Brooklyn-born and based experimentalist and multi-instrumentalist Taja Cheek, aka L’Rain, is mapping the enormity of how to change. Her forthcoming second album, Fatigue, demands introspection from ready ears with an array of keyboards, synths, and hauntingly delicate vocals that create a genre entirely her own. Cheek has dipped her toes in every corner of the arts, through her work at some of the most prestigious art institutions in NYC and collaborations with the likes of Naama Tsabar, Kevin Beasley, Justin Allen, and others in contemporary arts.
How do we think through, express for, attest to, commit within and embody a substantive change for ourselves? How do we enact change in the company of others? What does it mean to internally engage with an abolition politic? These questions compose and propel the sonic energy of Fatigue. Over the course of 15 tracks, L’Rain continues her careful plotting of where we travel when cruising along the side alleys and major roads of an emotional city. Fatigue progresses the psychic collage assembled from her self-titled debut. Fatigue, while still cycling the wheel of grief, veers into the self-reckoning of holding emotional multiplicities that do not and cannot remain static. Cheek knows how we feel, and who we feel, expanding ever outward.
In the closing moments of the opening track, “Fly, Die”, we are asked, ‘What have you done to change?” This question is both invitation and invocation. Change and changing is not something done alone; it is a group process. L’Rain is clear in her desire for the collective to reflect and feel, admit and deny, balance and discard, consider and implement with her.
With a release date in 2021, the timing of Fatigue is not coincidental. Collectively, we are navigating the immense and looming figure of unremitting fatigue brought on by the ongoing pandemic, mass death, continued violence against Black people at the hands of the state, and the mountain range systemic problems obstructing safety and security for the people that need it most. This quick succession of events wears our resilience to weariness. To question the nature of change with the awareness of weariness is to question the nature of exhaust: what are we putting out?
Fatigue puts out slippery sonics that Cheek describes as “approaching
songness.” This “approaching songness” highlights L’Rain’s commitment to the experimental value of process as her practice. Heavily blending genres (thus making new unnameable space for herself) including but not limited to gospel, jazz, and neo-soul, Fatigue fractures and mends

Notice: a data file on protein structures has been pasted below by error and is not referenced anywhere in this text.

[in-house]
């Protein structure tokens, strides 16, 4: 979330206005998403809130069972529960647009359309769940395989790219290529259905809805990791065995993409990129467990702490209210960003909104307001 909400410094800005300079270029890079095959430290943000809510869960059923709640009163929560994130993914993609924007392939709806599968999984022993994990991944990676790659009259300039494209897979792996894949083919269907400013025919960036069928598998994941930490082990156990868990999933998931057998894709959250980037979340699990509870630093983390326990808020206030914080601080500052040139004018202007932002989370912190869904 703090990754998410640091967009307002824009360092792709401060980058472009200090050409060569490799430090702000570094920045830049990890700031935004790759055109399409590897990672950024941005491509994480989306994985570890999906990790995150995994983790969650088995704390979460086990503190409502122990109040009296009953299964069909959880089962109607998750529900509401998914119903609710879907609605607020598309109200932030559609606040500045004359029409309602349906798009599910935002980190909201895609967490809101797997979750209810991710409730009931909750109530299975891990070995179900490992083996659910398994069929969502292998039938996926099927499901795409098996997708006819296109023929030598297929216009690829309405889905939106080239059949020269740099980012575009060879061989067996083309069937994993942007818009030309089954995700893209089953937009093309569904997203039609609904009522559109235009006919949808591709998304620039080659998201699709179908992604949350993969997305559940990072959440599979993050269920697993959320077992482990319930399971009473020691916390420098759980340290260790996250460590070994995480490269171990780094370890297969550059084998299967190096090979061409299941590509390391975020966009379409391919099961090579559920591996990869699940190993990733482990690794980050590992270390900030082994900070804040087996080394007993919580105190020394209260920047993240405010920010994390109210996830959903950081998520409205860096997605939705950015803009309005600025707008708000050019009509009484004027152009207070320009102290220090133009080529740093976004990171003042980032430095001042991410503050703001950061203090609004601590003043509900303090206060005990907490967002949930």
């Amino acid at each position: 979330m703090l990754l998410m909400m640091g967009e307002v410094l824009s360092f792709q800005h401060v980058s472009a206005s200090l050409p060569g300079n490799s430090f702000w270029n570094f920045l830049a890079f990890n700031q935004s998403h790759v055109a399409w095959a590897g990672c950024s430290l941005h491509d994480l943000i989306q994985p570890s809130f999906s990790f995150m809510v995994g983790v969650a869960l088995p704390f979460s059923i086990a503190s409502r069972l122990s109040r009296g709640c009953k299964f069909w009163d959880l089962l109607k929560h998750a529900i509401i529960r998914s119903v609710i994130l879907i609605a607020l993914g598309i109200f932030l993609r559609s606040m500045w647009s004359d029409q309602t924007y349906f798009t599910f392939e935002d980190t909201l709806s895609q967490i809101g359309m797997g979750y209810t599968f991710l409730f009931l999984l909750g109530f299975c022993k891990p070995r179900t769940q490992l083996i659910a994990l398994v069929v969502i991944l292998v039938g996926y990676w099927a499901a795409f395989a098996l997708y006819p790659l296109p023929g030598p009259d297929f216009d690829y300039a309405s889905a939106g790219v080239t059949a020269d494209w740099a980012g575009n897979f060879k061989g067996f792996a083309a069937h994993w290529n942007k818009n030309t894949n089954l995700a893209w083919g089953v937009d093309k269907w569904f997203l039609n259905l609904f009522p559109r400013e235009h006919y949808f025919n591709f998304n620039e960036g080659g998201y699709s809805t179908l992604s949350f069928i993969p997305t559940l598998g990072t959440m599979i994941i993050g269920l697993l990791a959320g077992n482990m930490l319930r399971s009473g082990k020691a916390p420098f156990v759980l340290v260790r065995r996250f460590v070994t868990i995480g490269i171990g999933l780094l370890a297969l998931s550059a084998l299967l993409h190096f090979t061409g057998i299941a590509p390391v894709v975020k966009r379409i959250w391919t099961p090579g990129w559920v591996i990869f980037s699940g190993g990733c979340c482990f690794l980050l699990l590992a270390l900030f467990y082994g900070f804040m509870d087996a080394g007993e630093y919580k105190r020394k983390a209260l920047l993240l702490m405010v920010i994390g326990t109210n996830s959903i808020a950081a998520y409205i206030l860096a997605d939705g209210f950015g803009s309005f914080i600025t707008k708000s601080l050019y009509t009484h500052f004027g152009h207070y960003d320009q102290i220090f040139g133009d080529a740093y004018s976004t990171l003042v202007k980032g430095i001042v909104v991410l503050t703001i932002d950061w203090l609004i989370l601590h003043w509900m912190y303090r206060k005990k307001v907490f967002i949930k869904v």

our expectations of what musicians, especially Black women musicians, are categorized to do versus what they need to do (and actually do).
In many ways, Fatigue is a sonic meditation on finding balance through the obliteration of binary logic. Refusing the finitude of either/or, L’Rain readily embraces the flexibility both/ and provides. “This album is an exploration of the simultaneity of human emotions...the audacity of joy in the wake of grief, disappointment in the face of accomplishment. The pervasiveness of this layering of emotions can be surprising, empowering, and discouraging; these overlaps happen every single moment, all the time,” L’Rain expresses. “I might be trying to be heard more on this record. You can hear more of the words, my vocals are louder.” This sentiment is most clearly, though subtly, expressed in the titles of the tracks. The titles can be read as a poem of 30 words and 15 lines, potentially divided into 3 stanzas. The presentation of poetic intervention brilliantly subverts our expectations of what lyrics do, where they present, the summarization of ideas, where and how marginalized people can be read or misread. “Black people, who, in the face of violence and discrimination, are often given little time to process.” The poetics of Fatigue gains even more radical momentum when we make clear how much of Black process and processing are forcibly rendered into abbreviation.
Fatigue encourages us to listen, laugh, mourn, hum, linger, realize, know, accept and release who we are, who and what we can be when we allow movements of change to be a necessary component of, not an antithesis to, rest.